We try to schedule two portions of the interview at a time. We have found that going through the entire process gives us enough to make a go/no-go decision. We offer feedback to candidates who request it, and relate the feedback to the skills, qualification and interview process above.

Lastly, all candidates end up talking to two more people after the technical rounds: our HR team (to talk about compensation expectations, benefits and other general YC matters) and YC’s President Geoff Ralston, who makes sure to meet every prospective employee of YC.


The typical interview process takes a month from start to finish. This tends to be mostly based on our eng team’s availability. That said, we have moved more quickly and look to accommodate candidates who might have a short timeline or competing offers. The more information you can share about your situation and where you are in the process, the more we can either attempt to expedite/match, or save you time if we cannot.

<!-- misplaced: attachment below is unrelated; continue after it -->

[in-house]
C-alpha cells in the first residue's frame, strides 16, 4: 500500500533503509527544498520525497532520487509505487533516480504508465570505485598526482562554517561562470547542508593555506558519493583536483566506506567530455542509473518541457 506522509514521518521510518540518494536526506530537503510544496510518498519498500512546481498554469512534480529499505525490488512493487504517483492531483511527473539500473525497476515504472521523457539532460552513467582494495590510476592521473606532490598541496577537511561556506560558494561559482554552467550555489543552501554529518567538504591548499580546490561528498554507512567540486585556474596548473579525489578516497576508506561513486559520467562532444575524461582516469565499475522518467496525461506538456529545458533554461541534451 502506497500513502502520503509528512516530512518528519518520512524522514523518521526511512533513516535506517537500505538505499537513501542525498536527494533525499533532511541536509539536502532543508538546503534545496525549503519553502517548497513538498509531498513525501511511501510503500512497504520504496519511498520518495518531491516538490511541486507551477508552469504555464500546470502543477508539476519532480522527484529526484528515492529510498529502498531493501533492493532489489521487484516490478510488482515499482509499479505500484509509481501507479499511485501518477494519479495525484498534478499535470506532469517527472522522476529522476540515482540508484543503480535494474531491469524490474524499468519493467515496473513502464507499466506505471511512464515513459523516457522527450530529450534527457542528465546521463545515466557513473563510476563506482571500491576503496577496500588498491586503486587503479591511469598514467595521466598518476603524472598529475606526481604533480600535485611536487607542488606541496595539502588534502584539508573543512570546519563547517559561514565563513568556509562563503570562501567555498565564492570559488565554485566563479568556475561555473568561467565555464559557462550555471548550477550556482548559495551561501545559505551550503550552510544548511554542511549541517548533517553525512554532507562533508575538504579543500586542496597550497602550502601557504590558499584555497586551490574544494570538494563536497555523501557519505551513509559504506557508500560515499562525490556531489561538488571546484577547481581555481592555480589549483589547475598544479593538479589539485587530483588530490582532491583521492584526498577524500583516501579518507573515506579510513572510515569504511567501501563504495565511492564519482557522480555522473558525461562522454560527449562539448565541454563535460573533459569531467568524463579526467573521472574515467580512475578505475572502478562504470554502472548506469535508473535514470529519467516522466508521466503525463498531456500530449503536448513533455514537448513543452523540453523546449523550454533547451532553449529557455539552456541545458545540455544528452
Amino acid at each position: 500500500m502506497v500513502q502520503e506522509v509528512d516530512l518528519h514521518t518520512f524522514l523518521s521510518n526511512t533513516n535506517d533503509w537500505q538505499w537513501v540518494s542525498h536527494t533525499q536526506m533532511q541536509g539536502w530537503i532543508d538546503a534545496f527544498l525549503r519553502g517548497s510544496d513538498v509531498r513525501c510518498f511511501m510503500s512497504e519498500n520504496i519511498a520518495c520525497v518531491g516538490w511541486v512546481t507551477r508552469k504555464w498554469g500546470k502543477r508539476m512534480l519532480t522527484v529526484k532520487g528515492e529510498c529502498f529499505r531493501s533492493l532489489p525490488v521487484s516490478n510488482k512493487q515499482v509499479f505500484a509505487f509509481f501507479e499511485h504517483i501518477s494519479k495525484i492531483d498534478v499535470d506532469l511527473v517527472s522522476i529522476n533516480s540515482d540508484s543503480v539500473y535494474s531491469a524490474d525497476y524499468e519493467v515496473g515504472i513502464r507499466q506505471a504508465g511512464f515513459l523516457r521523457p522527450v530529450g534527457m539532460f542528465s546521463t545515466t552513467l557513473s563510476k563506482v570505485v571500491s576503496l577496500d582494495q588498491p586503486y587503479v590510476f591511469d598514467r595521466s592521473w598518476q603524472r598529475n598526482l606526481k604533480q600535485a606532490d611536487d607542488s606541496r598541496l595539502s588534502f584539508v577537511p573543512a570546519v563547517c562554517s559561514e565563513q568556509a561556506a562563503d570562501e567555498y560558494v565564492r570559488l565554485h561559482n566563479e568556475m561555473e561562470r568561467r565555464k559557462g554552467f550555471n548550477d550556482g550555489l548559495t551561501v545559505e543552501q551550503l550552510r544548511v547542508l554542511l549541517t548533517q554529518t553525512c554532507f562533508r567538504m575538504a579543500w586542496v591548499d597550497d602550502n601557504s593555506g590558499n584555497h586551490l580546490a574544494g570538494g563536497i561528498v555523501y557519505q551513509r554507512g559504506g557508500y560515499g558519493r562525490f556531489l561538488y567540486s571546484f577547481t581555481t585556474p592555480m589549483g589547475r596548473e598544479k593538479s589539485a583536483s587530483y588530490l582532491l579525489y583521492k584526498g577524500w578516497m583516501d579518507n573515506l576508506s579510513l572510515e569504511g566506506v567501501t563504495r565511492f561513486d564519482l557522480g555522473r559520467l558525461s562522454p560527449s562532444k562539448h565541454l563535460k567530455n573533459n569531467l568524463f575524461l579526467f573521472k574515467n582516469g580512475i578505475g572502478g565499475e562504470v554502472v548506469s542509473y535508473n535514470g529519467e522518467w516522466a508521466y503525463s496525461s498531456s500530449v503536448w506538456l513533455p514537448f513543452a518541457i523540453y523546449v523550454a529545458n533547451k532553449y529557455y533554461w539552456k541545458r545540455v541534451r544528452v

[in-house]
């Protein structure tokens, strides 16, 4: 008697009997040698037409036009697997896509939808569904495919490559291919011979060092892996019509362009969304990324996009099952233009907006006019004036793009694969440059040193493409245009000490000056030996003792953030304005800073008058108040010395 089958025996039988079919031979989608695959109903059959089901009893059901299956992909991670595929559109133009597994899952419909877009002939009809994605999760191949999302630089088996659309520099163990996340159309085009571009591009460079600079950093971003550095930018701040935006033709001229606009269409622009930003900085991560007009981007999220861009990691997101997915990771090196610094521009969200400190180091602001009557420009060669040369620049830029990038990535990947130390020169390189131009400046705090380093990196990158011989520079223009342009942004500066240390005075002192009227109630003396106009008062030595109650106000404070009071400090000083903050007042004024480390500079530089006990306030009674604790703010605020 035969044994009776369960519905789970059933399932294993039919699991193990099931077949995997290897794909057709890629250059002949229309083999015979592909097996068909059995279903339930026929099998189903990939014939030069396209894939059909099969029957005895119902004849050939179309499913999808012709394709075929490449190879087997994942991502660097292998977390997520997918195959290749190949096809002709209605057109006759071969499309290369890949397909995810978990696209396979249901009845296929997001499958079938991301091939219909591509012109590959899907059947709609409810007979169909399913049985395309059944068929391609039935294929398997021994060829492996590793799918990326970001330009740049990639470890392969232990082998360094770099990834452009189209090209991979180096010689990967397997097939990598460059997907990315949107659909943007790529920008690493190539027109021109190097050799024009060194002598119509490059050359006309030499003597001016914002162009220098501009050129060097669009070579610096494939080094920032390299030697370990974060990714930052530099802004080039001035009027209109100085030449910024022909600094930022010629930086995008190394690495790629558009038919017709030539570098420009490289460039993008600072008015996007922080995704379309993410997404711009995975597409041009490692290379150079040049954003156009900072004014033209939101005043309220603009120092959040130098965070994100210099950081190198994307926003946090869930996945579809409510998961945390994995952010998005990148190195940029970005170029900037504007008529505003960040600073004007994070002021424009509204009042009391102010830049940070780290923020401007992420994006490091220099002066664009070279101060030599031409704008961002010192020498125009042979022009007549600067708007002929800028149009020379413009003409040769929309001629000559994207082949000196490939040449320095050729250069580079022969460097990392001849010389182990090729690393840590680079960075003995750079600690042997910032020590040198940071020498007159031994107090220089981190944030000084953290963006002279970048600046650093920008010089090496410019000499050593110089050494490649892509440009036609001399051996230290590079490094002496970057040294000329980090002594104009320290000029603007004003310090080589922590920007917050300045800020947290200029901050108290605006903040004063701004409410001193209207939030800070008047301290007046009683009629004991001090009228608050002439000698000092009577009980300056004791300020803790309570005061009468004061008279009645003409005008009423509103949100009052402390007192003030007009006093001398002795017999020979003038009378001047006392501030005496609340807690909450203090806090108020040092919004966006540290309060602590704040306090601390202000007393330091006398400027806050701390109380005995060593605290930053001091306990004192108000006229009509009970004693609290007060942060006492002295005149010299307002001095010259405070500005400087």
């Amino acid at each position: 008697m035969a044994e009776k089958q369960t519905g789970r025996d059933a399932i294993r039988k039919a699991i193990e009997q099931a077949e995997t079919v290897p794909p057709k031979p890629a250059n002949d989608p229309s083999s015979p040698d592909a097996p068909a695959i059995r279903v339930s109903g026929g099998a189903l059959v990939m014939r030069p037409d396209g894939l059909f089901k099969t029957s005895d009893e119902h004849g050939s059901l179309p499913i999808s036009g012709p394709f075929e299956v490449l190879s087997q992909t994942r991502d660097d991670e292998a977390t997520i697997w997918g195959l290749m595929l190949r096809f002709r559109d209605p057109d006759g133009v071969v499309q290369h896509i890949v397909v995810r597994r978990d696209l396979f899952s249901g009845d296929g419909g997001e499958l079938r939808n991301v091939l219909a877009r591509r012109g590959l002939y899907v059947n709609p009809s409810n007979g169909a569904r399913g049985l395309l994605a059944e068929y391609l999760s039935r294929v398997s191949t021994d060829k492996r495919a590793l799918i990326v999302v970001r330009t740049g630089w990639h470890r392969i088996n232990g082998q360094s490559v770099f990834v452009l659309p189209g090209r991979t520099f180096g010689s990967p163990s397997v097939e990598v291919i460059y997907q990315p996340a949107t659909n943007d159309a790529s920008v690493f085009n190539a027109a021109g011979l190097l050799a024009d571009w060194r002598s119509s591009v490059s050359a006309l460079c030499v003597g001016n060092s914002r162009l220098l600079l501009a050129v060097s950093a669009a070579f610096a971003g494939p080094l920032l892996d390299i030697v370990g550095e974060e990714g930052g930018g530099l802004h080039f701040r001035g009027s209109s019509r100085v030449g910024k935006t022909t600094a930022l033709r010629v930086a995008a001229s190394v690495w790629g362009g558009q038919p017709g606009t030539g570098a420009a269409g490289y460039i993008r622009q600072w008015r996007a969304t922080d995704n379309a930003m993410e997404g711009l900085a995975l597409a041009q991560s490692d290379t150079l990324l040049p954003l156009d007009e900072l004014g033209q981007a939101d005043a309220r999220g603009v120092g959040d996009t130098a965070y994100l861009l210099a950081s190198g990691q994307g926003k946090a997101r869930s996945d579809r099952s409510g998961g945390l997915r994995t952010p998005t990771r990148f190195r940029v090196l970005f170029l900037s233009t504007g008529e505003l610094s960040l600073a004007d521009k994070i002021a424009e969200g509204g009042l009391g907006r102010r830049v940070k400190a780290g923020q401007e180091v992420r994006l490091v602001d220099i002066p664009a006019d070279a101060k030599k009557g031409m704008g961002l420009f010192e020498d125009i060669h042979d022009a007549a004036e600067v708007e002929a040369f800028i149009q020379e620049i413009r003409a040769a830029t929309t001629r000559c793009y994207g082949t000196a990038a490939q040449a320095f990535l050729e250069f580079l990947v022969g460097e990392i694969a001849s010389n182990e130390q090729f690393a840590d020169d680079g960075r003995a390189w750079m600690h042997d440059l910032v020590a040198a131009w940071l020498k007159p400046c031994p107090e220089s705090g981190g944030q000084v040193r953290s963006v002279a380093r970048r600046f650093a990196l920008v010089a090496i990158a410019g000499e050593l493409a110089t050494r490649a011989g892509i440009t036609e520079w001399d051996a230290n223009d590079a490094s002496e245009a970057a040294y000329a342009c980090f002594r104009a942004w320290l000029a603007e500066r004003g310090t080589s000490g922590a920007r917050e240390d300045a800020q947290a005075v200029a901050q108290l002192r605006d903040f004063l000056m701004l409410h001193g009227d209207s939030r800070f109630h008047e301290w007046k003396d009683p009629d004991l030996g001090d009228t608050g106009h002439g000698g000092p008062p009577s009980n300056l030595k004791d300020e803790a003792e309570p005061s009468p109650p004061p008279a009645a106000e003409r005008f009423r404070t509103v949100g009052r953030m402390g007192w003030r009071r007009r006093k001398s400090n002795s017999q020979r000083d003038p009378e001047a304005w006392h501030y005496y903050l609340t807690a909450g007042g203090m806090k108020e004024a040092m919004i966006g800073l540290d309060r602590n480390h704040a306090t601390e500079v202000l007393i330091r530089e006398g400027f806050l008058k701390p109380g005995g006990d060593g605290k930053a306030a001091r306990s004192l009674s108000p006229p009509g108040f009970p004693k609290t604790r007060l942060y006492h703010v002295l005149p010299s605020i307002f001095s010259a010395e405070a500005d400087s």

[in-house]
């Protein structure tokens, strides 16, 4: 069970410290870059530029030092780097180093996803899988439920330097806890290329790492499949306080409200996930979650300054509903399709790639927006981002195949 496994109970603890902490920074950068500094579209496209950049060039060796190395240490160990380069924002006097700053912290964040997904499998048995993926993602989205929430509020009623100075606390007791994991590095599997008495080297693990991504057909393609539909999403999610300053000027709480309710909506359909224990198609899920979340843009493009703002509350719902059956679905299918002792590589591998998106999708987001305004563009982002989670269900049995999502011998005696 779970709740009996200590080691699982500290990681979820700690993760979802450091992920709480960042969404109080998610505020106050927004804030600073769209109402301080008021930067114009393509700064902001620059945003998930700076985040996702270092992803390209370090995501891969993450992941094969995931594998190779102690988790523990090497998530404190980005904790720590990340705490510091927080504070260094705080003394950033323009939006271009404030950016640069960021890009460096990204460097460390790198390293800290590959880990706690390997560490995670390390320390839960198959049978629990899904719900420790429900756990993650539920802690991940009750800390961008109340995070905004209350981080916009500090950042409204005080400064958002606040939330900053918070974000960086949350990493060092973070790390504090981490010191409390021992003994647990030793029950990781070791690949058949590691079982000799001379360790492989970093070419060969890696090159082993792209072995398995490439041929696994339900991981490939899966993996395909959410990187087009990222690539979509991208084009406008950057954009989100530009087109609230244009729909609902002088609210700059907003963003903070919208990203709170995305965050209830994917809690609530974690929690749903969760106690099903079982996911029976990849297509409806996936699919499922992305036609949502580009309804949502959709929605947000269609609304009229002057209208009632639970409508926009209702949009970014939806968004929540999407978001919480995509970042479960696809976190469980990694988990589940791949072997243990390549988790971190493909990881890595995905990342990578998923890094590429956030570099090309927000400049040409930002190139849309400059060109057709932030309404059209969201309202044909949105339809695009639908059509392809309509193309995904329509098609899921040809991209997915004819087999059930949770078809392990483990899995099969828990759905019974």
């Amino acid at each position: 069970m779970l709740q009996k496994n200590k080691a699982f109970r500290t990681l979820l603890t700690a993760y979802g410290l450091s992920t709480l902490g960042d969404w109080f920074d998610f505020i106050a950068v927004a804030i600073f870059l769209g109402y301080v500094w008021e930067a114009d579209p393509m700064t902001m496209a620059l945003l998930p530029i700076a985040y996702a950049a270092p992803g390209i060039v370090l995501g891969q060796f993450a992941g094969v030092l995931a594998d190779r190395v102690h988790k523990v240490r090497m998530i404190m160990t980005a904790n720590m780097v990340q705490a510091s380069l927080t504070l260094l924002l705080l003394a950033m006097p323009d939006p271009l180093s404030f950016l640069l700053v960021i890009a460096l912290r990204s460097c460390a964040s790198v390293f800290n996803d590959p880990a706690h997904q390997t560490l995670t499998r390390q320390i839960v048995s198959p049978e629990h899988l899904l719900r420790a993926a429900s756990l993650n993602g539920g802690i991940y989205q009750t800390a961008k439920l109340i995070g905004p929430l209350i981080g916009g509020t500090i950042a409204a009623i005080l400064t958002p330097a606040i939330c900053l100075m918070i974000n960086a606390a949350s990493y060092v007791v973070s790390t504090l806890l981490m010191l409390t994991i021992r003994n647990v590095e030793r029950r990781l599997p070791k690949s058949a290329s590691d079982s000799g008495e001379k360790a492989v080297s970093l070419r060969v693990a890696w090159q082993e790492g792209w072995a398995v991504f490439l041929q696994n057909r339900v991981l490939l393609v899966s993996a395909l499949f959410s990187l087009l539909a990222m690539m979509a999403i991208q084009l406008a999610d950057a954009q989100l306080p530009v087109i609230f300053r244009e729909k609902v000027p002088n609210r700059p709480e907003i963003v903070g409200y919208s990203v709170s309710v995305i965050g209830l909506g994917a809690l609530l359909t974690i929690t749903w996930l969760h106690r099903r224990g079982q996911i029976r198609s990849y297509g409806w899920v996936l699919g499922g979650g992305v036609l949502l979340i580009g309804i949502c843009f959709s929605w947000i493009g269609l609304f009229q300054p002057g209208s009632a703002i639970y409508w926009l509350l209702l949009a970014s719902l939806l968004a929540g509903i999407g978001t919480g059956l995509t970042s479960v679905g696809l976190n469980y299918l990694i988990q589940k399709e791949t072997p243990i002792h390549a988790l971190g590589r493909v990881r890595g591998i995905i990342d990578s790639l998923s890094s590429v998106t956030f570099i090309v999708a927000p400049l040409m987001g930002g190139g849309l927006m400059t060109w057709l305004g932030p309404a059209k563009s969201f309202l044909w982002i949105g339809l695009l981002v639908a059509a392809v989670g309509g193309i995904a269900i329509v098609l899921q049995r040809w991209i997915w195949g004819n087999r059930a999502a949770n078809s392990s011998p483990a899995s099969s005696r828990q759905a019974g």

Why you should join Y Combinator

Y Combinator has a small ~12 person team that makes the software that runs YC. Hardly any investors write software, but YC was started by programmers so it's natural for us to solve our problems that way. We believe our software is a key competitive advantage and we are investing aggressively in new software products.

YC has ambitious plans to create more innovation in the world, and the only way to reach that level of impact is to scale through software. What we’ve built so far is probably only 10% of what we will eventually need.

As a member of the software team, you'll get full access to the YC program, just like founders do. You'll learn the ins and outs of how YC works, and you'll get to follow and learn from hundreds of companies. You'll meet some of the most successful people in the startup world and get exposed to the best startup ideas. And of course, if you ever want to start your own company, you’ll learn a lot about that from working at YC.

Y Combinator
Team Size:100
Location:Mountain View